Mint eyes 2018 American Liberty gold tenth-ounce $10 coin

Release to bear designs from 2017 American Liberty gold $100 coin
By , Coin World
Published : 06/15/17
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As planned, the American Liberty fractional gold coin being contemplated for production and release in 2018 by the U.S. Mint would be a tenth-ounce .9999 fine gold piece with a face value of $10.

The Commission of Fine Arts reviewed the proposed design sketches June 15; the Citizens Coinage Advisory Committee is to scrutinize the same designs June 21.

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The 2018 coin is slated to bear the same obverse and reverse designs that currently appear on the 2017-W American Liberty $100 coin issued to celebrate the 225th anniversary of the U.S. Mint. The 2017-W coin contains 1 troy ounce of .9999 fine gold.


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The U.S. Mint has not yet released details of whether the 2018 tenth-ounce $10 coin will be struck in high relief, what finish it will exhibit, and whether it will bear the W Mint mark of the West Point Mint. Other details not yet released include whether the coin will be struck to an authorized maximum mintage or to order.

The 2018 coins would likely be struck on the same .9999 fine gold blanks as were last used to strike the 2008 American Buffalogold  $5 coins.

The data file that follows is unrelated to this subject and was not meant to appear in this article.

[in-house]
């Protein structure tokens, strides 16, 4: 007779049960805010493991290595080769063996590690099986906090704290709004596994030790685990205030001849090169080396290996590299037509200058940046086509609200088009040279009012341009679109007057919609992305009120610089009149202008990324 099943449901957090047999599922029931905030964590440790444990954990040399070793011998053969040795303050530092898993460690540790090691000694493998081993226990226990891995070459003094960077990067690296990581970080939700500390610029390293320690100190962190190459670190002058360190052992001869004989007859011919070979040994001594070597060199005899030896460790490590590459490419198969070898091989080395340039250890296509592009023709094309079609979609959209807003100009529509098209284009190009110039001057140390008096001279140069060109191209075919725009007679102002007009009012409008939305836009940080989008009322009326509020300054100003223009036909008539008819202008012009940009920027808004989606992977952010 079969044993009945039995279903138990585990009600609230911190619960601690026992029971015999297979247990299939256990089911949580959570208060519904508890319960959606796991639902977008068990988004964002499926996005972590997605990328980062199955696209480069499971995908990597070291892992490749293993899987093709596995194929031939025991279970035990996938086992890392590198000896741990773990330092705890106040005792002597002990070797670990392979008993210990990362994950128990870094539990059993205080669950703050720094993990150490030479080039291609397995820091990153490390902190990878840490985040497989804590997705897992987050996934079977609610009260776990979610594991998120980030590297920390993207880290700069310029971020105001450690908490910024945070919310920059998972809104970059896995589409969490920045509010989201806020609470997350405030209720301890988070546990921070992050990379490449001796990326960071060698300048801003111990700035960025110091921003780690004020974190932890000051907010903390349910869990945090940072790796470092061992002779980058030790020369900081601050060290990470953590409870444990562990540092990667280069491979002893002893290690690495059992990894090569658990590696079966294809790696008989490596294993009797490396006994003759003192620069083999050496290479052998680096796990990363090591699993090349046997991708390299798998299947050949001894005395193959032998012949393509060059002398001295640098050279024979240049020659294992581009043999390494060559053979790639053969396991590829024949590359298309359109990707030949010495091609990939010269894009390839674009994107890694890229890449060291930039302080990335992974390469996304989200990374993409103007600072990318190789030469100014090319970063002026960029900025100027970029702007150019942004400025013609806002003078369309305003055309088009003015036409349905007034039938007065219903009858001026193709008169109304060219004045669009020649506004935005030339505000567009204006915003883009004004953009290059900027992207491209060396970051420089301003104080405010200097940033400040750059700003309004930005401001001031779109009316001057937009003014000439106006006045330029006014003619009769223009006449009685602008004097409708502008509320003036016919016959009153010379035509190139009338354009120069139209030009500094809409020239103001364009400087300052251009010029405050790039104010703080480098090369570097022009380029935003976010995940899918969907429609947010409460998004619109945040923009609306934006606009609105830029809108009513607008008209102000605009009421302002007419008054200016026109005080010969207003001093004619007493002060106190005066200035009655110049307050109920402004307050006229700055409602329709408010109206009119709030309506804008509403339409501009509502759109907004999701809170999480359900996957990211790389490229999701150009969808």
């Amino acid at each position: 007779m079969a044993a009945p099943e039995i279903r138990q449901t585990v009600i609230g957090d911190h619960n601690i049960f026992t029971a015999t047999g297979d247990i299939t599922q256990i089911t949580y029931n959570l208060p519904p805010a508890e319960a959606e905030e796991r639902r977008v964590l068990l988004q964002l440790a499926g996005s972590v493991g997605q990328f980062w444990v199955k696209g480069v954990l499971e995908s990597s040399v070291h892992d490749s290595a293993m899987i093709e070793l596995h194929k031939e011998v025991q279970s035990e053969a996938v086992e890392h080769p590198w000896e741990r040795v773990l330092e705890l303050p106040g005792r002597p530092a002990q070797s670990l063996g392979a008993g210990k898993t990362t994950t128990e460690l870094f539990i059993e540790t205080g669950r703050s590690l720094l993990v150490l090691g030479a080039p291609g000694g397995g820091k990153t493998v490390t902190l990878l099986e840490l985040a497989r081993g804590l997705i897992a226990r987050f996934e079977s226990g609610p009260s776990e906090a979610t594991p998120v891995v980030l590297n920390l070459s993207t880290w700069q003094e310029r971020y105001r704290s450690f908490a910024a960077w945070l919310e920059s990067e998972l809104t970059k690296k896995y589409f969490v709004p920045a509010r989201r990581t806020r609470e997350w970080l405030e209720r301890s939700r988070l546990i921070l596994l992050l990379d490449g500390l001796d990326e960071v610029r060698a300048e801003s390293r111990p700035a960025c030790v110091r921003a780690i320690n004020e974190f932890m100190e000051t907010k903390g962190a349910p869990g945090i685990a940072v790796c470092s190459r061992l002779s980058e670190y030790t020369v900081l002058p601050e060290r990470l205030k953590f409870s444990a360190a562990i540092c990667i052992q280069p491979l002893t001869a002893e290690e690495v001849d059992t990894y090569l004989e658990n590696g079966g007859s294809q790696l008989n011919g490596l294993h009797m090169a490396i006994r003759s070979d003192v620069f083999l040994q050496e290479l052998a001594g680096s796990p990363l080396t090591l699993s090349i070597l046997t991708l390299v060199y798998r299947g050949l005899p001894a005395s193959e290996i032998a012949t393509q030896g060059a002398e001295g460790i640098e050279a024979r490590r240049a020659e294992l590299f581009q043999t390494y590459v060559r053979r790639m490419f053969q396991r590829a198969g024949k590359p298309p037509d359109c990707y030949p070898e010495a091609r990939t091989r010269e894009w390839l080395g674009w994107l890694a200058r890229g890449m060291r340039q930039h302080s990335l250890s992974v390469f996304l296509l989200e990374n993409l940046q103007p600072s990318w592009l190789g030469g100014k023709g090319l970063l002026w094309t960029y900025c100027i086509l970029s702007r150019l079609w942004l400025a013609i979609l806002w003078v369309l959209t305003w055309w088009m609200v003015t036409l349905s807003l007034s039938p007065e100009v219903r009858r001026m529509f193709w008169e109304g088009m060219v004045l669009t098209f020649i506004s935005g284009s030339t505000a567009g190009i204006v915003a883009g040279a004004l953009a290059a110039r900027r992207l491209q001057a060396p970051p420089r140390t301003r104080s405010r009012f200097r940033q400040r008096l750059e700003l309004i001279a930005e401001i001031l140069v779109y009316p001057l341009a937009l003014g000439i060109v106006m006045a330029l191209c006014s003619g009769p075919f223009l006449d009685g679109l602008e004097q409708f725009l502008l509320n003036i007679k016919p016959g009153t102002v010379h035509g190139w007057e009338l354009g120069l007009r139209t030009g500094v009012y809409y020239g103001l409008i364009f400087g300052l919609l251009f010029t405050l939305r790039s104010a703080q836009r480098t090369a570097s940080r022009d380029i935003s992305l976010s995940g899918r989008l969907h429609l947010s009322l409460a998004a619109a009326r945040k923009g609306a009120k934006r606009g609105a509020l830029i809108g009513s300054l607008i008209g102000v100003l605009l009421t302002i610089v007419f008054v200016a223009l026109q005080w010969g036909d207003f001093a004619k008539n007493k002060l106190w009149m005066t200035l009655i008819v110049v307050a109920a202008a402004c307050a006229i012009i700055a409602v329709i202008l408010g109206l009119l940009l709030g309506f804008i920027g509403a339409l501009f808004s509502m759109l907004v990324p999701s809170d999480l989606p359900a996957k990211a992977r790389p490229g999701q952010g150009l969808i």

The 2017 coin’s obverse design is a modern rendition of Liberty as an African-American woman wearing a crown of five-pointed stars. The obverse was designed by U.S. Mint Artistic Infusion Program artist Justin Kunz and sculptured by U.S. Mint Sculptor-Engraver Phebe Hemphill.

The reverse design depicts an American eagle in flight, its wings in a downward thrust. The reverse was designed by AIP artist Chris T. Costello and sculptured by U.S. Mint Sculptor-Engraver Michael Gaudioso.

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Older Comments (3)
Correct me if I am wrong, but doesn’t this require congressional approval? The US Mint does not have the authority to mint any coins except those approved by congress.
dino24 -

The U.S. Mint found a loophole in the law that allows them to strike gold legal tender coins with only the permission of the Secretary of the Treasury, without the need to go through the U.S. Congress. That is how they were able to start the $100 gold American Liberty coin series in 2015 without congressional approval.
Same fugly obverse as the 2017 American Liberty coin? Not even remotely interested in either.